Thursday, January 26, 2012

The Gilded Age (Part I)

I have always been interested in vintage, furniture, glassware, design, etc.  However, my trip with the Art Institute Study Group was overwhelming! 

The Nickerson Mansion (Driehaus Museum) at 40 E. Erie in Chicago, Illinois

A contrast of time with the columns of the nineteenth century with the skyscrapers surrounding this step back in time.

In 1883 Samuel Nickerson (who founded the First National Bank of Chicago) moved into a magnificent fireproof house build out of brick, iron and concrete.  It contains no plaster but seventeen different types of marble, alabaster, onyx, limestone, magnificent woods and brass.

Entrance to the "Marble Palace"

The living room furniture is original to the home.  The beveled mirrors that are inset in the moldings around the room were placed so that when sitting one could see the whole room.

It has had only two family owners, a business owner and some rental years.  The home is in wonderful condition but mostly due to the renovation that began in 2003 under the direction of Richard Driehaus a Chicago Entrepreneur and Philanthropist.  Completed in 2008 it opened as a museum to the gilded age with Mr. Driehaus' collections of Tiffany glass, artwork and furniture.

This is Mr. Driehaus' office right across the street from the museum, built in 1886 as the Ramsom Cable House.  It was his first renovation project and is a beautiful preserved building.

The wood floors are magnificent, each room in a different wood and a unique design.

The floors, the wainscoting, wallpapers and fabrics (Scalamandre) transport the visitor back to the gilded age.  The floors are all original but the wall coverings had to be replaced in the appropriate patterns of the time.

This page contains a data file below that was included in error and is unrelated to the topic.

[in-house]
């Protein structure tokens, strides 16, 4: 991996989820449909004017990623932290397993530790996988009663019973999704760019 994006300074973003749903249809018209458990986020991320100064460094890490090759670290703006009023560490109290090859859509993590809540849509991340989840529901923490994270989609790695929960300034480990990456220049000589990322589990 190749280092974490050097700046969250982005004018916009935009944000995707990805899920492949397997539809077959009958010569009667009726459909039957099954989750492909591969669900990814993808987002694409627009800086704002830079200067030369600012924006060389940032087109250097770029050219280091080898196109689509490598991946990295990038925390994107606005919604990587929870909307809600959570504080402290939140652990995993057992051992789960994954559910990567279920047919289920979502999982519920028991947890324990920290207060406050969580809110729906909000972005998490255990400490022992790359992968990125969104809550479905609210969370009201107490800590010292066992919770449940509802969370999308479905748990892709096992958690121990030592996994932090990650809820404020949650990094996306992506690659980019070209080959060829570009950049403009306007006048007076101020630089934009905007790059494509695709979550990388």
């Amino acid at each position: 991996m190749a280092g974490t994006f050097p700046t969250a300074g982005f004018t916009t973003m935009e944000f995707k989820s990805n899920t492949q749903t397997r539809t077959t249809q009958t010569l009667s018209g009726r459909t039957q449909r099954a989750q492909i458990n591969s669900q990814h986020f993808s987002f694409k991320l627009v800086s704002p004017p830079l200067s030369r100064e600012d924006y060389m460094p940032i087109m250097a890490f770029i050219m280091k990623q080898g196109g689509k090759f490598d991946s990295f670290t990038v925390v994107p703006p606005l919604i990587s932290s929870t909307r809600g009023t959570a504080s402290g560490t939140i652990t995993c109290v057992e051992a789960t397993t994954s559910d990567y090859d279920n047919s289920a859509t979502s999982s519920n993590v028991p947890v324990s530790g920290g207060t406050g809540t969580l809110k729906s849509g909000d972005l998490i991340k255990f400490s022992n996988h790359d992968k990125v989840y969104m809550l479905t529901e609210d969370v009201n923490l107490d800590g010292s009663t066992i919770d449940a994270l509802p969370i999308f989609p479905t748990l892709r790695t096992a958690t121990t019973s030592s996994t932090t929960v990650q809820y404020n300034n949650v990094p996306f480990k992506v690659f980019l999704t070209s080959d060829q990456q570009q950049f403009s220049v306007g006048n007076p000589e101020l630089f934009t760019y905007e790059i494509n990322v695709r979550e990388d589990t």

These lights are original to the home, one grouping had to be replaced and you could not tell the difference.  The home was electrified and was a combination of electric and gas lights.

The jeweled and leaded glass is everywhere!

Jeweled windows in the dining room
This is the only room where the wallpaper is original.  It is Lincrusta by Frederick Walton the inventor of Linoleum.

There are multiple fireplaces in the home all trimmed in beautiful tiles, mosaics and marquetry.

Many of the fireplaces have Tiffany fireplace screens in front of them.

It was common at this time to have tables in front of the fireplace flanked on either side with chairs and a settee.

This is the fireplace in the library and is thought to be the only one in the home that was ever used.  The fireplaces were in such great condition because the home was centrally heated, state of the art for 1883.

The dome was original to the home, but the second owner added the above fireplace and changed out plain glass for stained glass.  The whole dome had to be dismantled during the recent renovation to repair it and put it back together piece by piece.

The collection of Tiffany lamps and glass is extensive.

Tiffany floor lamp in the living room reflecting in the mirrors surrounding the room.

This floor lamp is a more subtle Tiffany in green glass.

This is a Tulip Tiffany hanging from a gold leaf ceiling.  Many times several hanging lights were made in the same design to put in long hallways or more than one room in a home.

Tiffany's Peacock Light

Tiffany Tulip
One of the first to be electrified and face downward, gas lights had to face up.

Tiffany "One of a Kind"
Executed in glass, brass and mother of pearl